As one generation of top Jewish professional leaders prepares to depart our national, regional, and local agencies, we have not adequately prepared a new generation of leaders to take on the critical changes we face as a community. A Center for Executive Development would not only identify and train cohorts of outstanding mid-careerists (Executive Fellows), but would do so in an environment of innovation and invention – understanding that this generation will be challenged to rethink and reshape Jewish life. The raw talent of individuals is not sufficient. Talent in tandem with others around emergent visions of change will make this Center different than prior efforts.
The Center would aspire to:
A. Develop a set of executive learning opportunities around a curriculum of core skills and competencies to prepare the most promising mid-careerists for top executive positions in Jewish communal life. The Executive Fellows would be suitable for top positions in national agencies, Jewish Federations and local agencies, educational programs and institutions, and new collaborations and ventures. Participants would receive state-of-the-art training in management, strategic thinking, organizational development, and leadership skills to lead change effectively in Jewish organizational life.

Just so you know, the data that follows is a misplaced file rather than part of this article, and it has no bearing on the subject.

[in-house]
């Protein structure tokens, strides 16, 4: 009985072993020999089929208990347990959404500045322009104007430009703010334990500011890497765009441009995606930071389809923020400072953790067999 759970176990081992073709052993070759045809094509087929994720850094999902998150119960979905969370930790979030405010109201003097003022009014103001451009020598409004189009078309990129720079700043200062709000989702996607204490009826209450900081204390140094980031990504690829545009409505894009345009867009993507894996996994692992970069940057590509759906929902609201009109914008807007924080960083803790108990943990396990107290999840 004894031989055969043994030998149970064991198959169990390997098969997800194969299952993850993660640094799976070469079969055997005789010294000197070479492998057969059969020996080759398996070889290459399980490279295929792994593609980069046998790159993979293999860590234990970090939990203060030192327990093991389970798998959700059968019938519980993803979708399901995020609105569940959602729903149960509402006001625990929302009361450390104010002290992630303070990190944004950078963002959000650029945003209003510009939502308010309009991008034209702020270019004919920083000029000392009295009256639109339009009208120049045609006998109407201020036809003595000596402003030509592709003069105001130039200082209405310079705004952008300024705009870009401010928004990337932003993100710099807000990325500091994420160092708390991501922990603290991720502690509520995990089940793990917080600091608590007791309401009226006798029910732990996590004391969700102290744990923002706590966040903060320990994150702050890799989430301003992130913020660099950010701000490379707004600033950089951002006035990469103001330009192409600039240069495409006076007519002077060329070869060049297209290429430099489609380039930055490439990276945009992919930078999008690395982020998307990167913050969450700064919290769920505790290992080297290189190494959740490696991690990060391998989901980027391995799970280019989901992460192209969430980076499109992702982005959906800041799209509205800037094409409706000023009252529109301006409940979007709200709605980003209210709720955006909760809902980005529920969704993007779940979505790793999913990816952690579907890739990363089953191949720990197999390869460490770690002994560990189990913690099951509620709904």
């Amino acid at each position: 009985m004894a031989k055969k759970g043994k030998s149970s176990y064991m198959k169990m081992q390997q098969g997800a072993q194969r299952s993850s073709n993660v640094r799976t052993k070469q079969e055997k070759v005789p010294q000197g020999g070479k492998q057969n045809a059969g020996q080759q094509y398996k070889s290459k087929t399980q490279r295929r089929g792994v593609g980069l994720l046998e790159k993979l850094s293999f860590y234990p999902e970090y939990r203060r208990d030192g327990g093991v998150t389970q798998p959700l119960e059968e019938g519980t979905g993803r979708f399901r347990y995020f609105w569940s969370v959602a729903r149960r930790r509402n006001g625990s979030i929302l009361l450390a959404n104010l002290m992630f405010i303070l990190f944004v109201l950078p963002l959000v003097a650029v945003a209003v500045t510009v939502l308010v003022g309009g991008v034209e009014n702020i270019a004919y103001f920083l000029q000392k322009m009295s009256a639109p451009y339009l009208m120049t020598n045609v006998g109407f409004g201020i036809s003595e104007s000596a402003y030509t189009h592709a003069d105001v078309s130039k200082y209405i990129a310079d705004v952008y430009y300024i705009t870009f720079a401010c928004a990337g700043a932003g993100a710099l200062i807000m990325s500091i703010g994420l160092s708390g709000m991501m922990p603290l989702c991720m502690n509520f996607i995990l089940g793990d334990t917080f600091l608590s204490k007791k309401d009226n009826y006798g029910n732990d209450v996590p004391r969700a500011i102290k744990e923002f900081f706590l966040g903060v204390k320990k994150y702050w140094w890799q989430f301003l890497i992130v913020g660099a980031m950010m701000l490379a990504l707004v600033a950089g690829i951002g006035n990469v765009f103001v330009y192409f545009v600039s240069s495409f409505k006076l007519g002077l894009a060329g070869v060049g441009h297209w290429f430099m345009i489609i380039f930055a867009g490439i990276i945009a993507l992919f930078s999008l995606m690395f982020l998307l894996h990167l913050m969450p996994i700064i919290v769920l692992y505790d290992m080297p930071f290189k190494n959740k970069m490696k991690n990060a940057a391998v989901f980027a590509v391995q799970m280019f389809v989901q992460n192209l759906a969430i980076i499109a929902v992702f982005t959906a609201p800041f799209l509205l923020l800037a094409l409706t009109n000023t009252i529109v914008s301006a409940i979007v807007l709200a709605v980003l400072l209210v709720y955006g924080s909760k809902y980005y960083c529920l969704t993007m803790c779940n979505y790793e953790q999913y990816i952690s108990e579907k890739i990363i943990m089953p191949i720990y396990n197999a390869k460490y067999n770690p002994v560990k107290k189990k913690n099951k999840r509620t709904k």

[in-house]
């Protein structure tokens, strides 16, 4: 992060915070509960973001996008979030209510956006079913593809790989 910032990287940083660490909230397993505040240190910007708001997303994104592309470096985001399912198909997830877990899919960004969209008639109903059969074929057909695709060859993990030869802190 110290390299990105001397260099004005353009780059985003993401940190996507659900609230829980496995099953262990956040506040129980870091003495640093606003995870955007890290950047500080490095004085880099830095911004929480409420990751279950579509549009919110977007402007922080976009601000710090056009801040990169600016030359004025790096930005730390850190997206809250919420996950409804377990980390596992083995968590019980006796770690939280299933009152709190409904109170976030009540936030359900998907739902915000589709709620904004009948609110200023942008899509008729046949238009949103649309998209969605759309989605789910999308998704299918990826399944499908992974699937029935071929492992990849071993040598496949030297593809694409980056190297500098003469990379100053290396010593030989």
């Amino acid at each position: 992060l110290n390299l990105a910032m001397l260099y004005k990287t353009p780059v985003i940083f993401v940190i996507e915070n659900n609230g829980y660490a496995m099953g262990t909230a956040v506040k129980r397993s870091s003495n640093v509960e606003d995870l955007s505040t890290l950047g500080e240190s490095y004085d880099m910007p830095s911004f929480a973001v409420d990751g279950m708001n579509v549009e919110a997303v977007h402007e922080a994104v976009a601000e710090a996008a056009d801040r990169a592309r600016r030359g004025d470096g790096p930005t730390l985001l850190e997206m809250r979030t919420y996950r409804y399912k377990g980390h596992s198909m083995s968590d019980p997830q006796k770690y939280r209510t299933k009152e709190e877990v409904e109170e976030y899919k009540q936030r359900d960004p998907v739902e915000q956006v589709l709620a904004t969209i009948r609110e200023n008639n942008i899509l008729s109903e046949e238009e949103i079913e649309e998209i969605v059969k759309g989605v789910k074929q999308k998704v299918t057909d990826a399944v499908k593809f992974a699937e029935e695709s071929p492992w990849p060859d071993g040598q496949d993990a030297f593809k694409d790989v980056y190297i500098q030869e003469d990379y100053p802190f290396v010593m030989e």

- One target population would be high-potential individuals currently working in Jewish settings.
- Another target population would be high-potential individuals not currently working in Jewish settings, but capable of transitioning into such work.
B. Serve as an incubator for new ideas and strategies for change in Jewish life. More than a think tank, the Center would become a space where the interplay of ideas would ultimately take shape in the very practice of the individuals who propose them. In this sense, the Center would both serve as an executive training program AND a type of “Jewish” Aspen Institute – a high-minded, safe place where new thinking will be valued rather than discounted.